Maintaining genome integrity via DNA damage repair is a key biological process required to suppress diseases, including growth retardation, malignancy, neurodegeneration, and congenital anomalies. Recent years have seen remarkable progress in unraveling the mechanisms of the DNA damage response, broadening our knowledge of the diverse DNA damage response pathways.
A systematic understanding of the metabolic requirements crucial for DNA damage repair has yet to be achieved. To overcome this difficulty, a research team led by Sara Sdelci at the Centre for Genomic Regulation (CRG) in Barcelona and Joanna Loizou at the CeMM Research Centre for Molecular Medicine of the Austrian Academy of Sciences in Vienna and the Medical University of Vienna conducted numerous experiments to determine which metabolic enzymes and processes are crucial for a cell’s DNA damage response.
The researchers experimentally used the standard chemotherapeutic drug etoposide to cause DNA damage in human cell lines. Etoposide ruptures DNA strands and inhibits an enzyme that aids in damage repair. Unexpectedly, causing DNA damage caused reactive oxygen species to be produced and to build up inside the nucleus. The scientists discovered that cellular respiratory enzymes, a significant source of reactive oxygen species, moved from the mitochondria to the nucleus in reaction to DNA damage.
Dr. Sara Sdelci, a corresponding author of the study and Group Leader at the Centre for Genomic Regulation, said, “The findings represent a paradigm shift in cellular biology because it suggests the nucleus is metabolically active. Where there’s smoke, there’s fire, and where there are reactive oxygen species, there are metabolic enzymes at work. Historically, we’ve considered the nucleus a metabolically inert organelle that imports all its needs from the cytoplasm. Still, our study demonstrates that another type of metabolism exists in cells and is found in the nucleus.”
All of the metabolic genes critical for cell survival in this situation were found by the researchers using CRISPR-Cas9. These studies showed that cells direct the antioxidant enzyme PRDX1, typically found in mitochondria, to move to the nucleus and scavenge any reactive oxygen species to stop additional damage. Additionally, PRDX1 was discovered to heal the damage by controlling the cellular availability of aspartate, an essential raw material for the production of nucleotides, the DNA’s building blocks.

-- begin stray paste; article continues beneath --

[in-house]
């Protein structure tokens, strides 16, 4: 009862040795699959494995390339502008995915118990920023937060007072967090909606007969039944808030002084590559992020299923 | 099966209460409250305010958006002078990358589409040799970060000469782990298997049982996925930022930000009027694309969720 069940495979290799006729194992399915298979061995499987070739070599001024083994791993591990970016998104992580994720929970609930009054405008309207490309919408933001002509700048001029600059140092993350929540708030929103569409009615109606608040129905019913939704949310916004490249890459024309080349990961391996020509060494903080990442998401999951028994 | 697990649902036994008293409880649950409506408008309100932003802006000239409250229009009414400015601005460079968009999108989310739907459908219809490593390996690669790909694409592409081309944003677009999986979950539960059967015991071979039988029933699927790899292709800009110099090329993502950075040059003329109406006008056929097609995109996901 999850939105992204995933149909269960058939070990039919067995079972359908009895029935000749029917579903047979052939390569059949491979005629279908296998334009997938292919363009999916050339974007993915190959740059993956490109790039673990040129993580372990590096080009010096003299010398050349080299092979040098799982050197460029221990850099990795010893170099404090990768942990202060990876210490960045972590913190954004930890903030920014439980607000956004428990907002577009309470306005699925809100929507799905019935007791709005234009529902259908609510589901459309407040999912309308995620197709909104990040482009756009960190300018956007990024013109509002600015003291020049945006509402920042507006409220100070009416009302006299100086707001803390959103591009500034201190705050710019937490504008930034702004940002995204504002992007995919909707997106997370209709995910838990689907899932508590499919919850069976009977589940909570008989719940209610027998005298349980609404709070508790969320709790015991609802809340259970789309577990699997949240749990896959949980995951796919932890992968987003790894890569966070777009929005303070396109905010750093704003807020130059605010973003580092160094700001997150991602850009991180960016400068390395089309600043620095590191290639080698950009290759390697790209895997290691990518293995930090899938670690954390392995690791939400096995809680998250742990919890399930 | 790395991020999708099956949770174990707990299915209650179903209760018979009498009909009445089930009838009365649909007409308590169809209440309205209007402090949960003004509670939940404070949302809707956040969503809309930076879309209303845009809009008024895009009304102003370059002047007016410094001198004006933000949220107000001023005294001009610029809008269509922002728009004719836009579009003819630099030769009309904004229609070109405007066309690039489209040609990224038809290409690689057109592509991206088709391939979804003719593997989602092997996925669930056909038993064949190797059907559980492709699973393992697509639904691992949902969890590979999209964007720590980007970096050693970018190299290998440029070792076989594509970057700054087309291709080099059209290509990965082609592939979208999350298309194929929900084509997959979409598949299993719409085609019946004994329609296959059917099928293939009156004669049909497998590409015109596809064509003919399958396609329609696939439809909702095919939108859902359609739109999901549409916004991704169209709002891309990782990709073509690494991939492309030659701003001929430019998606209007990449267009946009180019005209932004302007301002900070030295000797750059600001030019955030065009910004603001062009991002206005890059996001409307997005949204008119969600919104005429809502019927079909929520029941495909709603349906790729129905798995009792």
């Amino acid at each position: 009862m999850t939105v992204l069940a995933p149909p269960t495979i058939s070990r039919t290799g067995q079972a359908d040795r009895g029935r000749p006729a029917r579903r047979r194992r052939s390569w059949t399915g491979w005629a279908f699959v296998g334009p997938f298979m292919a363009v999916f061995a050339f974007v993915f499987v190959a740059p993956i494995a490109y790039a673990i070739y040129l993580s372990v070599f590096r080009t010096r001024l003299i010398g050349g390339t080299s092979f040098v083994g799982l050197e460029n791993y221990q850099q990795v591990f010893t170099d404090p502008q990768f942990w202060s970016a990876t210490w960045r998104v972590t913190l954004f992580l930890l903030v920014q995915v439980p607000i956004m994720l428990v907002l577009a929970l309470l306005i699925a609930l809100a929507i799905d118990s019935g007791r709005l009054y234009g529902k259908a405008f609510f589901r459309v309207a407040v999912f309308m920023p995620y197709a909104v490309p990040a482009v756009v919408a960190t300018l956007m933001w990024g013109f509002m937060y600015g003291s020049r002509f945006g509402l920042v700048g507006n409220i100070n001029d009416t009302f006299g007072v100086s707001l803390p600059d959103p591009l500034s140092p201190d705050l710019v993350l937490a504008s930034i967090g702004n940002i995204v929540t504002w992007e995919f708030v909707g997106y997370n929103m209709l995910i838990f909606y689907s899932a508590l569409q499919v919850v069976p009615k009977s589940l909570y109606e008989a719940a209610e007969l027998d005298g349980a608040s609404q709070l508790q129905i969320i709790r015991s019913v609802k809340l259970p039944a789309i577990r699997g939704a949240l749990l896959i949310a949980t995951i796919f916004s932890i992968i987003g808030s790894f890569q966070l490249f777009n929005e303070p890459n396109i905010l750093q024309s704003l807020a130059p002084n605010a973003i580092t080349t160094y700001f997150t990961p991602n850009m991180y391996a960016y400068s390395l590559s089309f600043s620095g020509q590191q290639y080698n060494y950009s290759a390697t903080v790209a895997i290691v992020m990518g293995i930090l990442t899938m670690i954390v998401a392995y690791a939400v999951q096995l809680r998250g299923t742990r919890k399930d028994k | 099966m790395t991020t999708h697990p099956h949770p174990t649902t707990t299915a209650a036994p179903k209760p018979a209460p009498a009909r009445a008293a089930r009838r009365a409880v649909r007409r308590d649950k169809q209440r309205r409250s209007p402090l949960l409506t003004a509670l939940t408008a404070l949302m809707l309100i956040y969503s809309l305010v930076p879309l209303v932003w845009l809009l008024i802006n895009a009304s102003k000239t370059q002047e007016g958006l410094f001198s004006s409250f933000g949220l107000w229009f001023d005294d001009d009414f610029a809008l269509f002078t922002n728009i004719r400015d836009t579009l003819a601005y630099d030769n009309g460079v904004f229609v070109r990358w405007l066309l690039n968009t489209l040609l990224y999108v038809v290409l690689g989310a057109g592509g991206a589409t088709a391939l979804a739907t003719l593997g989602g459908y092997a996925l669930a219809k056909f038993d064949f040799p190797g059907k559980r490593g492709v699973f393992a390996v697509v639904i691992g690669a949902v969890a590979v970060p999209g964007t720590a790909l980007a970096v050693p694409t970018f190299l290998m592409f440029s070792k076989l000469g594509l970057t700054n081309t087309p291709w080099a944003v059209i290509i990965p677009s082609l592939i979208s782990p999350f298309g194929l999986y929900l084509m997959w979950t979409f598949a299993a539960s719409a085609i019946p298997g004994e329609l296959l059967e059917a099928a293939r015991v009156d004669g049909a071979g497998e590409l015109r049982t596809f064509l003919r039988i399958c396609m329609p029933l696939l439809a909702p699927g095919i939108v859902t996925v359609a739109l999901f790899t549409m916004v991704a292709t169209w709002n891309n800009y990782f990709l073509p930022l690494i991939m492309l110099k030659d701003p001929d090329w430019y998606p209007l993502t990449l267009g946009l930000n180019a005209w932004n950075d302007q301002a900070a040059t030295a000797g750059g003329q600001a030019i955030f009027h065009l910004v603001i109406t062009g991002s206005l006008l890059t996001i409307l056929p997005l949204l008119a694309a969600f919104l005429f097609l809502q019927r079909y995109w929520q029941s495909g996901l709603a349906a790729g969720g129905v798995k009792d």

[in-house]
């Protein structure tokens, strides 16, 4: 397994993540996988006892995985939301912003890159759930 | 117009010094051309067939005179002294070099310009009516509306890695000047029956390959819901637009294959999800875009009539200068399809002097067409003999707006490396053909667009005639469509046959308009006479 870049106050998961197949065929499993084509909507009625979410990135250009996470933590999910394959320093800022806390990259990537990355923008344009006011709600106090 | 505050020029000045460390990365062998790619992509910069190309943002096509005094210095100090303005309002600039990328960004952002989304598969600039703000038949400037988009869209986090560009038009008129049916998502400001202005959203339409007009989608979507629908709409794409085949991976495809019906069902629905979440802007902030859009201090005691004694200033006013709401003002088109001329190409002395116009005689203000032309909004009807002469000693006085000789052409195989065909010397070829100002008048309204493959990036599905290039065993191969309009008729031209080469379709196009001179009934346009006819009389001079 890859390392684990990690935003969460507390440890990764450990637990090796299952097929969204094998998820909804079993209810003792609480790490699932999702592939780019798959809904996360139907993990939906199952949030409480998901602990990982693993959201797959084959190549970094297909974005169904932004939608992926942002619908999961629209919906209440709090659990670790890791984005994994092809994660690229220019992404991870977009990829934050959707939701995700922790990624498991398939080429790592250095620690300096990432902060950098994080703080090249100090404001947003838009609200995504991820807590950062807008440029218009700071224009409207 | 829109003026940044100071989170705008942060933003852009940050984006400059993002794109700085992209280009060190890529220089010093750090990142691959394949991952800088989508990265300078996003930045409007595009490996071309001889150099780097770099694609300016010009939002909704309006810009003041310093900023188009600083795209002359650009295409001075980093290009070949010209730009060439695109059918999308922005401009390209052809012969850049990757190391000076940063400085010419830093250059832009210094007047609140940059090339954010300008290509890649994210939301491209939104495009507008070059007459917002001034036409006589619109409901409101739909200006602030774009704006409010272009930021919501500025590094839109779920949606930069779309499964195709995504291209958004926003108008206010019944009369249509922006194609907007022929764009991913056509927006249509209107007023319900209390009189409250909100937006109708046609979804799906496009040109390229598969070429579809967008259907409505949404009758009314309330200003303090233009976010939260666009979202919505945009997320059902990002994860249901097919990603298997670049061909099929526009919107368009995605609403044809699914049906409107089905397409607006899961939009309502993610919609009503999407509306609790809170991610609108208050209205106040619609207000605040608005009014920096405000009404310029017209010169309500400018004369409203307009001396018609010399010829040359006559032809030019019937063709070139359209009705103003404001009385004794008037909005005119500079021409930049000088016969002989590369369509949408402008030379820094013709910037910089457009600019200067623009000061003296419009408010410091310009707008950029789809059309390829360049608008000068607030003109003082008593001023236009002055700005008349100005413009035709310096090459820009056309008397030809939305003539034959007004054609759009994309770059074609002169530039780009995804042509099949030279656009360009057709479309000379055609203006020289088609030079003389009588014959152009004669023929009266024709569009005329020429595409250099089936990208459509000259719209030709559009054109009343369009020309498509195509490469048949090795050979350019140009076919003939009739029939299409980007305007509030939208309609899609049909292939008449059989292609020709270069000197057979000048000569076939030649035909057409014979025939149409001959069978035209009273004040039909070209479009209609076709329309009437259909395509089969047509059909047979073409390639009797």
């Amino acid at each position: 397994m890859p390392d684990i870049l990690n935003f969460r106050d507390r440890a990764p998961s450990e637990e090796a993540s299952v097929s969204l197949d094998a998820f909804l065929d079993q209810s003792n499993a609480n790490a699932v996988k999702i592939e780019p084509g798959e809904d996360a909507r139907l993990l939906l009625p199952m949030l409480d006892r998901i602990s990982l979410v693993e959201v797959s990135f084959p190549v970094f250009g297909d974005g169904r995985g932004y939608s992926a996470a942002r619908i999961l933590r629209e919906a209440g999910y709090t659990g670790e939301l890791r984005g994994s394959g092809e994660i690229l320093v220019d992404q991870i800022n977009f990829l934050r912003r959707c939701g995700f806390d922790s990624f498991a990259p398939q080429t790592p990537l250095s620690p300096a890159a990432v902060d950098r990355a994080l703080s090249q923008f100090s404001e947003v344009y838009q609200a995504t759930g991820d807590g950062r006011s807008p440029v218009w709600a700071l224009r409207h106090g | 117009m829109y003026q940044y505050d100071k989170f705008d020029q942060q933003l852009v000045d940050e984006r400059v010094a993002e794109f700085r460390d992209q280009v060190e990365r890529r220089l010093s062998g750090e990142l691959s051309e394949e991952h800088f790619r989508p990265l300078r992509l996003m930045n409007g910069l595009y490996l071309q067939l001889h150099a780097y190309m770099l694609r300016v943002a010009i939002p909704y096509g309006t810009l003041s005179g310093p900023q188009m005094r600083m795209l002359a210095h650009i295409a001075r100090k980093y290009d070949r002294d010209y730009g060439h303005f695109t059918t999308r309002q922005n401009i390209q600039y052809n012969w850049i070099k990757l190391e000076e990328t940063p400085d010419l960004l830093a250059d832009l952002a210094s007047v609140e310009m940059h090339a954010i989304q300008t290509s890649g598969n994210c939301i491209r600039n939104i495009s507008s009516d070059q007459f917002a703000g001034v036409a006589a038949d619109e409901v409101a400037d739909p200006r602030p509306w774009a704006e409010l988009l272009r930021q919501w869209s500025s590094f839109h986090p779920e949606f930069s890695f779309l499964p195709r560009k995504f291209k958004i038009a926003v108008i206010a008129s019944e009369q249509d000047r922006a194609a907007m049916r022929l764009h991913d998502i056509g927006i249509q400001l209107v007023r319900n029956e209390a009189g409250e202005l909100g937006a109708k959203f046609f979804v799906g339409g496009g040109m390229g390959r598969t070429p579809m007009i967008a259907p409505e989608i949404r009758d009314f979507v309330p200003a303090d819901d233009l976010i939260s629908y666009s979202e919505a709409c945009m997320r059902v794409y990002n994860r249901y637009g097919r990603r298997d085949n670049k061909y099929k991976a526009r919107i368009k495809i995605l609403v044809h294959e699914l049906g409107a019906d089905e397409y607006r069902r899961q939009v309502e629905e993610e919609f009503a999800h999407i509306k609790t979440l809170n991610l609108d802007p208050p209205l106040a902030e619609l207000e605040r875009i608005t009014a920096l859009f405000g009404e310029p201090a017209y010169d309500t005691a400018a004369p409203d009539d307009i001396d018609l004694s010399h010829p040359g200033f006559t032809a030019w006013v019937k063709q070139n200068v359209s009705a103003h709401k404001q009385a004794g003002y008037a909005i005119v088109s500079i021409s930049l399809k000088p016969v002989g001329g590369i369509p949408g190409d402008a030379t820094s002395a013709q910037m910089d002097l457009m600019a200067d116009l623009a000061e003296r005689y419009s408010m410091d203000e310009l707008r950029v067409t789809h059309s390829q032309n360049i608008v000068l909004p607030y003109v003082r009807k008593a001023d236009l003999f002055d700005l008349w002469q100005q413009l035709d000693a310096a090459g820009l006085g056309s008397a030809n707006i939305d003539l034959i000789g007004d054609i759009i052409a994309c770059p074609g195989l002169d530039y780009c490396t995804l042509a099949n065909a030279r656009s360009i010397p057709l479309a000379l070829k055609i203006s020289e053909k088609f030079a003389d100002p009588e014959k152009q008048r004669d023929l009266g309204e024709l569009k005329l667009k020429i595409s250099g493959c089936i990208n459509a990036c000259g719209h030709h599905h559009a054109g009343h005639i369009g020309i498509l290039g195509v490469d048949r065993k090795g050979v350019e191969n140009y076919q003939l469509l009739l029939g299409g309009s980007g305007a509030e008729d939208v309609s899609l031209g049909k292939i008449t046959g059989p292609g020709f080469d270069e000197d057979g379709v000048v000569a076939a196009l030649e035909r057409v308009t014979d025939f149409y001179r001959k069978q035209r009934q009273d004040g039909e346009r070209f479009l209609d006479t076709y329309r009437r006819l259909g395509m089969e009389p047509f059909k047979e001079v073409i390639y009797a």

Dr. Sdelci said, “PRDX1 is like a robotic pool cleaner. Cells are known to use it to keep their insides ‘clean’ and prevent the accumulation of reactive oxygen species, but never before at the nuclear level. This is evidence that, in a crisis, the nucleus responds by appropriating mitochondrial machinery and establishing an emergency rapid-industrialization policy.”
The results can direct future cancer research directions. Some anti-cancer medications, like the one used in this study, etoposide, destroy tumor cells by breaking their DNA and impeding the repair process. The cancer cell starts an autodestructive process if enough damage builds up.
The results may direct future cancer research directions. Some anti-cancer medications, like the one used in this study, etoposide, destroy tumor cells by breaking their DNA and impeding the repair process. The cancer cell starts an autodestructive process if enough damage builds up.
The study’s authors urge more research into novel approaches like dual therapy, which combines etoposide with medications that also increase the production of ROS to combat drug resistance and hasten the death of cancer cells. They also postulate that combining etoposide with inhibitors of nucleotide synthesis could enhance the drug’s effects by blocking DNA damage repair and guaranteeing that cancer cells properly self-destruct.
Dr. Joanna Loizou, corresponding author and Group Leader at the Centre for Molecular Medicine and the Medical University of Vienna, highlights the value of taking data-driven approaches to uncover new biological processes. By using unbiased technologies such as CRISPR-Cas9 screening and metabolomics, we have learned how the two fundamental cellular processes of DNA repair and metabolism are intertwined. Our findings shed light on how targeting these two pathways in cancer might improve therapeutic outcomes for patients.”